24 hours in Edinburgh: How to spend a day and night at the Fringe
With the Fringe in full swing, it can be tricky to choose between everything that’s on offer, especially if you have limited time to enjoy the festivities.
With this in mind, Milo McLaughlin suggests an agreeable itinerary, with a good balance between enjoying the August atmosphere, getting fed and watered, and seeing some of the best shows at this year’s Festival according to the Scotsman and Scotland on Sunday’s team of respected critics.
So, you’re in Edinburgh and you’ve got 24 hours free to enjoy the Fringe, either as a visitor or as a native with a rare day off from work.
You’re ready and raring to go, but the last thing you want to do is wander around aimlessly and miss the best shows. Instead, you need to get into the Jack Bauer mindset – time is ticking away and there’s not a moment to be lost! (Don’t worry, unlike the fictional character played by Keifer Sutherland in 24, you don’t have to waterboard anyone).
The good news is that some of the best, four or five star-rated shows still have tickets available – if you move fast.
A day at the Fringe is best begun in a leisurely manner. The more youthful, or young at heart will want to ramp up the levels of enjoyment gradually during the day to reach a spectacular (and perhaps drunken) crescendo in the early hours of the next morning. The older and wearier will want to be in bed by 10pm with a cup of Horlicks, and so can ignore the ‘after-hours’ suggestions. Either way, a hearty brunch can be had at Porto & Fi on the Mound, which opens at 10am.
This is a very busy part of town, so you can get a good taste of the atmosphere right away and keep an eye on any queues to our next destination (which is practically next door), whilst tucking into delicious eggs benedict or the traditional Scots porridge followed by a big chunk of cake and tea/coffee, all of which will set you up nicely for the day ahead.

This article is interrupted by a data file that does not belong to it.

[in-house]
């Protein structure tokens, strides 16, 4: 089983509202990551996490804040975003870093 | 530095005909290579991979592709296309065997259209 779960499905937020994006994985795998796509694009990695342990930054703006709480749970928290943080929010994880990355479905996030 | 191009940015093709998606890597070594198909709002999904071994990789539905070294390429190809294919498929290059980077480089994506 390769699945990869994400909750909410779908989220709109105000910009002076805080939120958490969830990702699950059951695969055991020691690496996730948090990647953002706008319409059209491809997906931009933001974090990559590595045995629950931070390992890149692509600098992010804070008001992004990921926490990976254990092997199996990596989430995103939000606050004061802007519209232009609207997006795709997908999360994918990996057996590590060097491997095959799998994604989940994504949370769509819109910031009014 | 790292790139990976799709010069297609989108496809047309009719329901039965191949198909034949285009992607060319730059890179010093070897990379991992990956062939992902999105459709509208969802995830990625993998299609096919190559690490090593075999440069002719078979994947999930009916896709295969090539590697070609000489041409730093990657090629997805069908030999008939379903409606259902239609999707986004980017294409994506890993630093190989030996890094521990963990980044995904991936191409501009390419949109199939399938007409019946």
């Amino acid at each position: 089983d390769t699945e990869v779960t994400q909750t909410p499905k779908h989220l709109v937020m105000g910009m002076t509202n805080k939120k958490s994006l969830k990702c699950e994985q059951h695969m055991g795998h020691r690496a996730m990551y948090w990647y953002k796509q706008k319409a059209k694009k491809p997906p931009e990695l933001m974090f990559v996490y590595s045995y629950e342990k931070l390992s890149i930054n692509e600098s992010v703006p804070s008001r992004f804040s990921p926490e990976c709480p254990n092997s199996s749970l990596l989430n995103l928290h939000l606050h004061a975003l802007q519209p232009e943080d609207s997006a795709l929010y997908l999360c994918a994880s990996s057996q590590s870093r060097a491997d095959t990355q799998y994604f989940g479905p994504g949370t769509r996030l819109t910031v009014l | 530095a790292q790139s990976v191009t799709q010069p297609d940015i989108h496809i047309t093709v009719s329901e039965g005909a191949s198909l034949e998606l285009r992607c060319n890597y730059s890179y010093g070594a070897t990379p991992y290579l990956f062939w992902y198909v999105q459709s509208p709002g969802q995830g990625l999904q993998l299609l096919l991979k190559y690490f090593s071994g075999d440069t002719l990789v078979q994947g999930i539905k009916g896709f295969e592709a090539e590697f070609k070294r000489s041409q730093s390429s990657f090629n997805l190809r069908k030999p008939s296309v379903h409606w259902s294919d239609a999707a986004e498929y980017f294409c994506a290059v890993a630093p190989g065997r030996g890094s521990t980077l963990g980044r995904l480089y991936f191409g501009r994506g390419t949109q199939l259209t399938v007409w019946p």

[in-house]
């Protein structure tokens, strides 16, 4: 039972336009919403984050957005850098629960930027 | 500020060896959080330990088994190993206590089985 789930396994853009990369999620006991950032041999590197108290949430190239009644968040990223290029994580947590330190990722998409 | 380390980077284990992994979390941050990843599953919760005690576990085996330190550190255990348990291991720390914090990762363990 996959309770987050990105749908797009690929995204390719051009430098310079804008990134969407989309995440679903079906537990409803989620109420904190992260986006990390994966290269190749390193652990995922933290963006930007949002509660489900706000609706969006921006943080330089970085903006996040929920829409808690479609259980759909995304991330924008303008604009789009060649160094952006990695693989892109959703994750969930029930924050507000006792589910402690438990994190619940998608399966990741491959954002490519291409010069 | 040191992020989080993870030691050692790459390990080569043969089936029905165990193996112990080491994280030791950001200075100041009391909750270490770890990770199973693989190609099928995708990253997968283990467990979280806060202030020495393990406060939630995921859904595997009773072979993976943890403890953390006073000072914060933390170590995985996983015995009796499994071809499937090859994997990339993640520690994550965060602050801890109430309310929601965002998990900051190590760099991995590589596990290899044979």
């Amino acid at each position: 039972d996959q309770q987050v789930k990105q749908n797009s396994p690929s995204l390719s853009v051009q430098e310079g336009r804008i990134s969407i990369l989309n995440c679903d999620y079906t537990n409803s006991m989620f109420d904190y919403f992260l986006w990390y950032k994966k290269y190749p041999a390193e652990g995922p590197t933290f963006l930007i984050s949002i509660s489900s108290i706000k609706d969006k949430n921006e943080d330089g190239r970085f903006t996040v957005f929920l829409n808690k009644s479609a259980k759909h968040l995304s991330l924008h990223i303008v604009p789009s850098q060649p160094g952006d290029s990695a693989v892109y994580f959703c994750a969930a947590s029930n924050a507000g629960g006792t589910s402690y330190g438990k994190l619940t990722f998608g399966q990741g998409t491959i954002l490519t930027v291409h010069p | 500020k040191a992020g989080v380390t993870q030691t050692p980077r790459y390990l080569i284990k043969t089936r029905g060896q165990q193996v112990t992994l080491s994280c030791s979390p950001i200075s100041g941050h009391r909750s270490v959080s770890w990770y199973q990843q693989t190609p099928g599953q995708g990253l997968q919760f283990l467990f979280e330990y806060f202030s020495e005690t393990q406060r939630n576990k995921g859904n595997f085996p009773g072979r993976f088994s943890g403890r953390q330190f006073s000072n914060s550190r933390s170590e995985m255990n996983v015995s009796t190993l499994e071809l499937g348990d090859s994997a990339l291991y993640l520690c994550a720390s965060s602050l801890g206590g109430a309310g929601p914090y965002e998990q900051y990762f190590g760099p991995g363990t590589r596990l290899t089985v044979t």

Note that you can’t make reservations at this branch so you’ll want to get there in good time – Porto & Fi also have a branch in Newhaven near the shore if you want to avoid the crowds, but you’ll need to get there earlier if you want to get into town for the next scheduled event (it opens at 8am).
Midday: Avenue Q, Assembly Hall
Jack Bauer never had to deal with endless queues and streets packed with ambling Fringe-goers and over-enthusiastic flyer-merchants, and if he did he probably would have got very annoyed and the terrorists would probably have won. You, however, do have to deal with these complications during your 24-hour Fringe mission, so if you want to go to some of the more popular shows, you need to build in plenty of time in between them for getting to and from the venues. This is meant to be fun, remember, and we don’t want to end up rushing about and feeling lightheaded.
Luckily, if we’ve managed to get our breakfast on the Mound, we are perfectly placed for our next location. It’s not every day you can go and see an acclaimed Broadway show at midday, and whilst this production of Avenue Q is a pared-down version of the Broadway hit, it is still very much worth seeing according to its five star Scotsman review.
Alternative early afternoon options
If you can’t quite face two hours in the company of a bunch of unruly, crude singing puppets this early in the day, you could do a lot worse than attend a recording of Amnesty’s Secret Comedy Podcast at the Underbelly, Bristo Square at 1pm (one hour) . Or for something a little more artsy you could check out Banksy: The Room in the Elephant (4 stars) over at The Pleasance, examining the unintended effect of high profile street art on those who live on the streets, also at 1pm (55 minutes).